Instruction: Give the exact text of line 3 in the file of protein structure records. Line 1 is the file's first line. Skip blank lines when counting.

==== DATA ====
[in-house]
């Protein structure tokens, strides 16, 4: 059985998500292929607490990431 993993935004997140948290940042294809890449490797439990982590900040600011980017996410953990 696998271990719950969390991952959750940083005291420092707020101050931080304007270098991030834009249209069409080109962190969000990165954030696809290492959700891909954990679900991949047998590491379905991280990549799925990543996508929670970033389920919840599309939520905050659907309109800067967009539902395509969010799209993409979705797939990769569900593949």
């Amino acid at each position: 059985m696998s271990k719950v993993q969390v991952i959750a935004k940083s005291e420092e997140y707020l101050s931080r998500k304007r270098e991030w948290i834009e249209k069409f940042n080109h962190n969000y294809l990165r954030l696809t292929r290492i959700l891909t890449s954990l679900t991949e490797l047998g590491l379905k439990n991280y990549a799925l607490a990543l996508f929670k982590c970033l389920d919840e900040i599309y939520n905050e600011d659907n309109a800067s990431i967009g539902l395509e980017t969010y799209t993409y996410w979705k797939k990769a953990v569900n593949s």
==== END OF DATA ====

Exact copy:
């Amino acid at each position: 059985m696998s271990k719950v993993q969390v991952i959750a935004k940083s005291e420092e997140y707020l101050s931080r998500k304007r270098e991030w948290i834009e249209k069409f940042n080109h962190n969000y294809l990165r954030l696809t292929r290492i959700l891909t890449s954990l679900t991949e490797l047998g590491l379905k439990n991280y990549a799925l607490a990543l996508f929670k982590c970033l389920d919840e900040i599309y939520n905050e600011d659907n309109a800067s990431i967009g539902l395509e980017t969010y799209t993409y996410w979705k797939k990769a953990v569900n593949s």